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Energy forms
Energy conversion


Energy makes changes and movement possible in everyday life
Energy is required to enable things to work or move.
There are different forms of energy and they can be converted from one form to another.


This simulation allow students to explore the concepts of kinetic energy and potential energy. When the re-bounce case is selected, the sum of kinetic energy and potential energy drop immediately after each contact with the ground. The energy loss is typically associated with sound and heat energy loss to the surrounding by the ball.

Sample Questions that this simulations was made to address

Sample Learning Goals

**Recognise and give examples of the various forms of energy. - kinetic energy - potential energy
**Investigate energy conversion from one form to another and communicate findings.


Intro Page

ball taken from: sound effects from  

For Teachers


Teacher-Submitted Activities






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Software Requirements


Android iOS Windows MacOS
with best with Chrome Chrome Chrome Chrome
support full-screen? Yes. Chrome/Opera No. Firefox/ Samsung Internet Not yet Yes Yes
cannot work on some mobile browser that don't understand JavaScript such as.....
cannot work on Internet Explorer 9 and below



This email address is being protected from spambots. You need JavaScript enabled to view it.; Tan Seng Kwang slighted edited

end faq 

Sample Learning Goals

Question on Energy Conversion Primary Science

Primary Science Question on energy Conversion

For Teachers

Activity 1


Go to the following simulation: projectile motion

The left panel shows a football being given an initial velocity. This could be zero (the ball is being dropped), upwards (tossed up) or horizontal (thrown horizontally).

The right panel allows you to plot the energy of the object over time. The default is a plot for kinetic energy (ke), but you can also request potential energy (pe), and total energy (te). Remember that you can play the simulation by clicking the appropriate button (►). Click the pause button ( ▌▌) to pause the simulation.

  1. First select the “free_fall” setting, using the yellow drop-down box in the bottom panel. Watch the ke and pe graphs as the object moves. What do you notice about the graphs?
    • suggested answer: kinetic energy increases from t = 0 , KE = 0 J at an increasing rate. Potential energy decreases from t = 0 s, PE = maximum J at an decreasing rate as shown in the sketch. free fall sim
  2. Now try the “toss_up” setting. How are the ke and pe graphs different?
    • suggested answer: kinetic energy decreasing from t = 0 , KE = 50 J at an decreasing rate until t =1 s. From t >1 s,  Kinetic energy increases at an increasing rate. Potential energy increases from t = 0 s to 1 s. From t>1 s, PE decreases at decreasing rate as shown in the sketch. toss up sim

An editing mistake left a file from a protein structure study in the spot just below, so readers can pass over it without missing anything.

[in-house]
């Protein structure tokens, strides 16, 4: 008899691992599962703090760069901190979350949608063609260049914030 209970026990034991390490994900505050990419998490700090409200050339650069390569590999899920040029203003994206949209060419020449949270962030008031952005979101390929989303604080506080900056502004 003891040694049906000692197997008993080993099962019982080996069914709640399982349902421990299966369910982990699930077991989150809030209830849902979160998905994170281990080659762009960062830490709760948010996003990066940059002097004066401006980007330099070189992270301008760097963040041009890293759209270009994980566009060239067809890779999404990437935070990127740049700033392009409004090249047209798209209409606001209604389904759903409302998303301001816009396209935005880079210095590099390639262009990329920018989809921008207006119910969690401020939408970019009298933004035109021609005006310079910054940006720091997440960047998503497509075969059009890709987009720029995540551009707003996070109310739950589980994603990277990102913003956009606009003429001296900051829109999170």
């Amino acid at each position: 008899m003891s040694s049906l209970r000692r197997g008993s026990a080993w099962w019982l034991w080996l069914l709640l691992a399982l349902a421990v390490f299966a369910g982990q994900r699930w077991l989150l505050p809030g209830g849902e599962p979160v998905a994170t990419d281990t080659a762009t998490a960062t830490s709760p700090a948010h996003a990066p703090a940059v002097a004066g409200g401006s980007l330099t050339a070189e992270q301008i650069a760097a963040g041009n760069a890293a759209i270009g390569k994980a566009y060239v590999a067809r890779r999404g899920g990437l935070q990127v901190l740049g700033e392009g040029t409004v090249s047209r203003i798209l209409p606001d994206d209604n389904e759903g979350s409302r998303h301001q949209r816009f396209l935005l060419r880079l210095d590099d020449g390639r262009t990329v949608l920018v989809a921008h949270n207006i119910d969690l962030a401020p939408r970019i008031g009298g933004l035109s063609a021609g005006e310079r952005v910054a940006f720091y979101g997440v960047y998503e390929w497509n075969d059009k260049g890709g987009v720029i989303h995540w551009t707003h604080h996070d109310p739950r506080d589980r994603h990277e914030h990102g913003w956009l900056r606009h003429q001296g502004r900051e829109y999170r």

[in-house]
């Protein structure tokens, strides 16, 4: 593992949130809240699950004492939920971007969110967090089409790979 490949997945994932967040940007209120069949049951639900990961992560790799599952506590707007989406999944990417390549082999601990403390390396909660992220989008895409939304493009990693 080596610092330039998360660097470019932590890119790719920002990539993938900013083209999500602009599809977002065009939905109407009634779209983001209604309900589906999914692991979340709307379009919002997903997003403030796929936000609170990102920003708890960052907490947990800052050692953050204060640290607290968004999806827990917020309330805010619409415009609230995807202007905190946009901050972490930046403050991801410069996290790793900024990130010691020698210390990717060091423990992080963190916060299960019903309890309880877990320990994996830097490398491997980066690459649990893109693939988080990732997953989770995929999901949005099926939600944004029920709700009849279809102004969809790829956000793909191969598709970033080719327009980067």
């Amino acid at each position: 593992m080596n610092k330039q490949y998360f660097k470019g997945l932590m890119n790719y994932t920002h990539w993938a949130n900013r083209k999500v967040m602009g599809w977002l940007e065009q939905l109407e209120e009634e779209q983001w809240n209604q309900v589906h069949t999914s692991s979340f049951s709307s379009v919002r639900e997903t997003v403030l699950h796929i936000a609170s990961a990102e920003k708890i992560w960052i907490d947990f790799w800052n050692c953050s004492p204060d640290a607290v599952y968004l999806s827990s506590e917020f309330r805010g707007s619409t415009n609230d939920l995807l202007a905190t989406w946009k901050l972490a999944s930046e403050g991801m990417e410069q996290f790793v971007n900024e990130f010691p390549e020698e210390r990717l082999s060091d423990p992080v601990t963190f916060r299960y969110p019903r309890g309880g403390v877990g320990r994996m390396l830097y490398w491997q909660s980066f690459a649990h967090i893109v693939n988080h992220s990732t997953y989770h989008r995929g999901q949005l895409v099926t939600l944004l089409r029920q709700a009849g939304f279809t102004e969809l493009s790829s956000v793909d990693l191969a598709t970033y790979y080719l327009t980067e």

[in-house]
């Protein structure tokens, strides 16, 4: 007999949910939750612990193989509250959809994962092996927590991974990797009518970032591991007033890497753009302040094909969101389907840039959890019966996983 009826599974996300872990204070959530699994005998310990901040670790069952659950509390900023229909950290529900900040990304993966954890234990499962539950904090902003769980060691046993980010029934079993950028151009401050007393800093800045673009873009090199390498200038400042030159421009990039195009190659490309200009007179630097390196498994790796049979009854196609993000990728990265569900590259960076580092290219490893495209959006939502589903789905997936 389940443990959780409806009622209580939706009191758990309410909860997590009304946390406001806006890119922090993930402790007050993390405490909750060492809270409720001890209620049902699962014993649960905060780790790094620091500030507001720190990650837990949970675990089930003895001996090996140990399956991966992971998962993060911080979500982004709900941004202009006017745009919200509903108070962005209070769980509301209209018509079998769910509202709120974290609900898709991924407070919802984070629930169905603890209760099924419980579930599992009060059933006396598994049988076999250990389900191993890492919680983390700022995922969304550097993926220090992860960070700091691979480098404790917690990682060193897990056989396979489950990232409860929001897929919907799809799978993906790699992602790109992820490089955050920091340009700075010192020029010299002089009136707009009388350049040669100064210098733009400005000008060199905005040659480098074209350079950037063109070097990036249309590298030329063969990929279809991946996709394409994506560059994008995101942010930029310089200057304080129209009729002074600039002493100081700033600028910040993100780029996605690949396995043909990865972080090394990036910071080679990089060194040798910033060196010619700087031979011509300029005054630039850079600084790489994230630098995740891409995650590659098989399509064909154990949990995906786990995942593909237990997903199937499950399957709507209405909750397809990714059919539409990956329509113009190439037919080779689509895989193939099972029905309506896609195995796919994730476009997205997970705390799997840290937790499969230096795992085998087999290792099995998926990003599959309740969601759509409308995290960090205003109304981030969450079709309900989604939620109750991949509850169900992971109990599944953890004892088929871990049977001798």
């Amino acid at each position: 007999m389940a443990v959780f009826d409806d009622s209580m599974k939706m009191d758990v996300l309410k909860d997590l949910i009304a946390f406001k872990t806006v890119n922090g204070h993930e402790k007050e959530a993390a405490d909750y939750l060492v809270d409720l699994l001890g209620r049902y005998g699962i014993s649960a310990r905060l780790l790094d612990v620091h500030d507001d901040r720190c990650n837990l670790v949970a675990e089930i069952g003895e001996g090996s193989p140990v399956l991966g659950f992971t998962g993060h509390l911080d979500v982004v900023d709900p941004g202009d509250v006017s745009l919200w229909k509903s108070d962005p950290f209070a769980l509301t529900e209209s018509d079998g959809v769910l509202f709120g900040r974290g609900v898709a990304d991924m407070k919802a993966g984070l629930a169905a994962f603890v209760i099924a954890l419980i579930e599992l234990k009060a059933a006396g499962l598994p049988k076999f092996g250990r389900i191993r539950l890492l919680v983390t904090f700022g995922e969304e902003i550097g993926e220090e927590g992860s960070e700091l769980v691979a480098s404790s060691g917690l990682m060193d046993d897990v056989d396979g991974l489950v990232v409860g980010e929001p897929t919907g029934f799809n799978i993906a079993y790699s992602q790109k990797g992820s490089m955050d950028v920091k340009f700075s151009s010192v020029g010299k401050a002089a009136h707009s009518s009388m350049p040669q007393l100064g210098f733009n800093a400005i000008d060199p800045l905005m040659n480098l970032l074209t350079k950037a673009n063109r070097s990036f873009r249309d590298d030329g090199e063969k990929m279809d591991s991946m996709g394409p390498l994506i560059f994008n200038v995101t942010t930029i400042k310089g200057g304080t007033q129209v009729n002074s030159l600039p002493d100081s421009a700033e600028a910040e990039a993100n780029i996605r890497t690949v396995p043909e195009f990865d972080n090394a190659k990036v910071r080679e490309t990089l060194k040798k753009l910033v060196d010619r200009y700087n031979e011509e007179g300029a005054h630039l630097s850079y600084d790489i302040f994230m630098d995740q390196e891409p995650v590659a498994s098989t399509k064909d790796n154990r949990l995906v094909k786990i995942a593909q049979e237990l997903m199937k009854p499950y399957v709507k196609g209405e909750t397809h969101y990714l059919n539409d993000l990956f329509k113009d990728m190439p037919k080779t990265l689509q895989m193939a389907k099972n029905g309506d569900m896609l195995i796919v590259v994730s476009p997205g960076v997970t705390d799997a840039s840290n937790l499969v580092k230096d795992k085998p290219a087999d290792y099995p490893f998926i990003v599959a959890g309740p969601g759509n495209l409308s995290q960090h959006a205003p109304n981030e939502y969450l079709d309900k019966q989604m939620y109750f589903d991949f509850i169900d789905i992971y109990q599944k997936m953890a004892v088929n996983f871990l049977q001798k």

3. Select total energy te checkbox, suggest an big idea relating ke and pe to te.
    • suggested answer: ke + pe = te ke + pe = te ke + pe = te 
  4. You can alter the reference line for this simulation. Reset the simulation for “free_fall” or for “toss_up” but, before you press play, change the “ref. PE=0 line” to a different value.
    How are the ke and pe graphs different when you choose a different PE reference line?
    • suggested answer: reference PE = 0 is a imaginary line for which potential energy is calculated referencing from. ke is not affected by “ref. PE=0 line” pe referencing line referencing pe line



You may have noticed that the kinetic energy ke depends on the speed |v|. Now set the simulation to “user_defined”. You can choose the speed you want by typing the value in the magenta box in the bottom. You can read the corresponding kinetic energy ke in the yellow box below the graph in the right-hand panel. Try to fill up the table below.

Speed |v| in m/s Speed x Speed (v2) Kinetic energy ke in J



















Now that you have investigated some of the different motions of the football, let’s try to model this by creating some rules about pe and ke. Note that the mass of the ball in the simulation is 1.00 kg, as indicated in the yellow box above the image on the left.

by observing the data is the table, suggest a viable equation-model for ke in terms of v.

suggested answer ke = 0.5*v^2



  1. Write down some rules for the relationships between pe and ke. Here’s an example:

ke + pe = te

the value of pe is measured from the PE reference line

“The graph for ke does not depend on the PE reference line.”


Now try to test your model to see if your rules hold true for a different pre-set motion: “free_fall_and_rebounce”.

  1. Which of your rules are still the same after trying the “free_fall_and_rebounce” setting?
    • ke +pe = te
    • the value of pe is measured from the PE reference line
  2. Which of the rules were not retained?
    • ??, ke = 0.5*v^2 is incomplete, the complete equation is ke = 0.5*m*v^2 where m is the mass of the object.




  1. Energy - student worksheet (final).docx
  2. Energy - student worksheet (gwf-dl 2).docx







Other Resources


Project related:

Understanding Teacher Learning Community as Support for Implementation of Open Source Physics for Conceptual Instruction
Project Number: OER 10/15 GWF
Project Duration: 01 July 2015 - 30 April 2017

end faq

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  • Secondary
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